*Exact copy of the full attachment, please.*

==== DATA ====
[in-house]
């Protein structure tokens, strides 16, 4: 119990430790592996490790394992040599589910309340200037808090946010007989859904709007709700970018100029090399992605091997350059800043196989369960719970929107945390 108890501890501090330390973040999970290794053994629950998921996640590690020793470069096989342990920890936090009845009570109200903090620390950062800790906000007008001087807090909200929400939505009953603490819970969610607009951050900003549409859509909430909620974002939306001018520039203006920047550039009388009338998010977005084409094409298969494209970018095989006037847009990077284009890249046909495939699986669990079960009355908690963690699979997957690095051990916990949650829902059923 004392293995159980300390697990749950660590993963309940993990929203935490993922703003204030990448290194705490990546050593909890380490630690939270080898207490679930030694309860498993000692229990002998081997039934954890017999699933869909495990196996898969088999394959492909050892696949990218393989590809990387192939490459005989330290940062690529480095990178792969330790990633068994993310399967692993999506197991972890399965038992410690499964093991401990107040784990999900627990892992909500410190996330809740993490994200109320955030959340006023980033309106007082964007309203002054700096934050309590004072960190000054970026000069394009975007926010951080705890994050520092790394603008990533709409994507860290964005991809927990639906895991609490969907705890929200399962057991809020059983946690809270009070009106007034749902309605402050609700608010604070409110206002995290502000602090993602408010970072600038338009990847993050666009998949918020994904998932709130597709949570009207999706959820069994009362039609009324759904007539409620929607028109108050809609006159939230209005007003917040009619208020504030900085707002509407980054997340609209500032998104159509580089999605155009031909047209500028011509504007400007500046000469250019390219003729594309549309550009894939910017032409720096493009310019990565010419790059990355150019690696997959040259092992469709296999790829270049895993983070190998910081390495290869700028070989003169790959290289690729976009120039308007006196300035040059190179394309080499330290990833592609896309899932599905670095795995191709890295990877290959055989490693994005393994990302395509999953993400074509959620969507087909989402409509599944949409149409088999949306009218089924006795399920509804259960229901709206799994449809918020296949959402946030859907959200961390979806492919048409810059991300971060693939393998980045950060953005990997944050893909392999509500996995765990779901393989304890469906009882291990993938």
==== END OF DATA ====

[in-house]
């Protein structure tokens, strides 16, 4: 119990430790592996490790394992040599589910309340200037808090946010007989859904709007709700970018100029090399992605091997350059800043196989369960719970929107945390 108890501890501090330390973040999970290794053994629950998921996640590690020793470069096989342990920890936090009845009570109200903090620390950062800790906000007008001087807090909200929400939505009953603490819970969610607009951050900003549409859509909430909620974002939306001018520039203006920047550039009388009338998010977005084409094409298969494209970018095989006037847009990077284009890249046909495939699986669990079960009355908690963690699979997957690095051990916990949650829902059923 004392293995159980300390697990749950660590993963309940993990929203935490993922703003204030990448290194705490990546050593909890380490630690939270080898207490679930030694309860498993000692229990002998081997039934954890017999699933869909495990196996898969088999394959492909050892696949990218393989590809990387192939490459005989330290940062690529480095990178792969330790990633068994993310399967692993999506197991972890399965038992410690499964093991401990107040784990999900627990892992909500410190996330809740993490994200109320955030959340006023980033309106007082964007309203002054700096934050309590004072960190000054970026000069394009975007926010951080705890994050520092790394603008990533709409994507860290964005991809927990639906895991609490969907705890929200399962057991809020059983946690809270009070009106007034749902309605402050609700608010604070409110206002995290502000602090993602408010970072600038338009990847993050666009998949918020994904998932709130597709949570009207999706959820069994009362039609009324759904007539409620929607028109108050809609006159939230209005007003917040009619208020504030900085707002509407980054997340609209500032998104159509580089999605155009031909047209500028011509504007400007500046000469250019390219003729594309549309550009894939910017032409720096493009310019990565010419790059990355150019690696997959040259092992469709296999790829270049895993983070190998910081390495290869700028070989003169790959290289690729976009120039308007006196300035040059190179394309080499330290990833592609896309899932599905670095795995191709890295990877290959055989490693994005393994990302395509999953993400074509959620969507087909989402409509599944949409149409088999949306009218089924006795399920509804259960229901709206799994449809918020296949959402946030859907959200961390979806492919048409810059991300971060693939393998980045950060953005990997944050893909392999509500996995765990779901393989304890469906009882291990993938």